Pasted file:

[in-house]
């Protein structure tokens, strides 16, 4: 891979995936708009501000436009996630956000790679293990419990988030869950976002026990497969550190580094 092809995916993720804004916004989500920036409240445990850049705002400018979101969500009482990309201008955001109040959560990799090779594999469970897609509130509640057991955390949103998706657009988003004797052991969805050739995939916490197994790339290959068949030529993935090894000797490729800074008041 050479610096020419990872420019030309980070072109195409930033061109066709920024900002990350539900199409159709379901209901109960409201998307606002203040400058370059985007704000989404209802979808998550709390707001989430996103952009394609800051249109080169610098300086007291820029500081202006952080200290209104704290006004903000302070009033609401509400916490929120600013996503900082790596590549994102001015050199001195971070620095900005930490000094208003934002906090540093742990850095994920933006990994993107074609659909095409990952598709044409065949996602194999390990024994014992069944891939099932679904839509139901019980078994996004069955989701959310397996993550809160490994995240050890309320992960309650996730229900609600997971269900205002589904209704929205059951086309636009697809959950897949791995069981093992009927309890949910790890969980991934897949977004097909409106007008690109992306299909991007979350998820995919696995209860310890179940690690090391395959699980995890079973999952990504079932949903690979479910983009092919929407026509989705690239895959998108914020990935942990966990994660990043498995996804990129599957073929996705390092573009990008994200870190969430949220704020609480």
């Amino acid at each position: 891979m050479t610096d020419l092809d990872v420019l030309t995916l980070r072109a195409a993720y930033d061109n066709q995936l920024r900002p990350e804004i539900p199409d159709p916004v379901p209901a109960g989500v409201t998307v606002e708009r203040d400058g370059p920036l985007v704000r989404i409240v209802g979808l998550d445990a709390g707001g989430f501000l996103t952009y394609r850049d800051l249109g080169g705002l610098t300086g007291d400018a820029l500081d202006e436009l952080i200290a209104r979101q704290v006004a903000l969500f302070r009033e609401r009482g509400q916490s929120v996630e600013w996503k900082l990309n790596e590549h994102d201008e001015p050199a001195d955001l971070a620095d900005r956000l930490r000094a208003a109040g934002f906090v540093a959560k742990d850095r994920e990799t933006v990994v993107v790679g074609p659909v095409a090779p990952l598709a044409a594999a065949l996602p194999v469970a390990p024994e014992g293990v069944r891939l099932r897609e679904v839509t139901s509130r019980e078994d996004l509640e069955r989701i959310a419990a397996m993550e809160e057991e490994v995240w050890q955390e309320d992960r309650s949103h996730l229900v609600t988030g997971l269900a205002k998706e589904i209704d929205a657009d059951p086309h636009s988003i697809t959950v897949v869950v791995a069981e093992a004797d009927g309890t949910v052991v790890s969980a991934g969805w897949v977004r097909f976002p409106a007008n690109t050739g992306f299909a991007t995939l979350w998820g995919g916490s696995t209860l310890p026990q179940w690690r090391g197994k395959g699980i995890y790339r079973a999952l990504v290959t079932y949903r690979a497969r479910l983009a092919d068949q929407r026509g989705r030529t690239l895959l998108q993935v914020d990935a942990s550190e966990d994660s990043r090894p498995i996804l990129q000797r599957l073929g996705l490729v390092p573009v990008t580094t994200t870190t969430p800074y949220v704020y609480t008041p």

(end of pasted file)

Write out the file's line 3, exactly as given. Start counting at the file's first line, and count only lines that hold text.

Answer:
């Amino acid at each position: 891979m050479t610096d020419l092809d990872v420019l030309t995916l980070r072109a195409a993720y930033d061109n066709q995936l920024r900002p990350e804004i539900p199409d159709p916004v379901p209901a109960g989500v409201t998307v606002e708009r203040d400058g370059p920036l985007v704000r989404i409240v209802g979808l998550d445990a709390g707001g989430f501000l996103t952009y394609r850049d800051l249109g080169g705002l610098t300086g007291d400018a820029l500081d202006e436009l952080i200290a209104r979101q704290v006004a903000l969500f302070r009033e609401r009482g509400q916490s929120v996630e600013w996503k900082l990309n790596e590549h994102d201008e001015p050199a001195d955001l971070a620095d900005r956000l930490r000094a208003a109040g934002f906090v540093a959560k742990d850095r994920e990799t933006v990994v993107v790679g074609p659909v095409a090779p990952l598709a044409a594999a065949l996602p194999v469970a390990p024994e014992g293990v069944r891939l099932r897609e679904v839509t139901s509130r019980e078994d996004l509640e069955r989701i959310a419990a397996m993550e809160e057991e490994v995240w050890q955390e309320d992960r309650s949103h996730l229900v609600t988030g997971l269900a205002k998706e589904i209704d929205a657009d059951p086309h636009s988003i697809t959950v897949v869950v791995a069981e093992a004797d009927g309890t949910v052991v790890s969980a991934g969805w897949v977004r097909f976002p409106a007008n690109t050739g992306f299909a991007t995939l979350w998820g995919g916490s696995t209860l310890p026990q179940w690690r090391g197994k395959g699980i995890y790339r079973a999952l990504v290959t079932y949903r690979a497969r479910l983009a092919d068949q929407r026509g989705r030529t690239l895959l998108q993935v914020d990935a942990s550190e966990d994660s990043r090894p498995i996804l990129q000797r599957l073929g996705l490729v390092p573009v990008t580094t994200t870190t969430p800074y949220v704020y609480t008041p």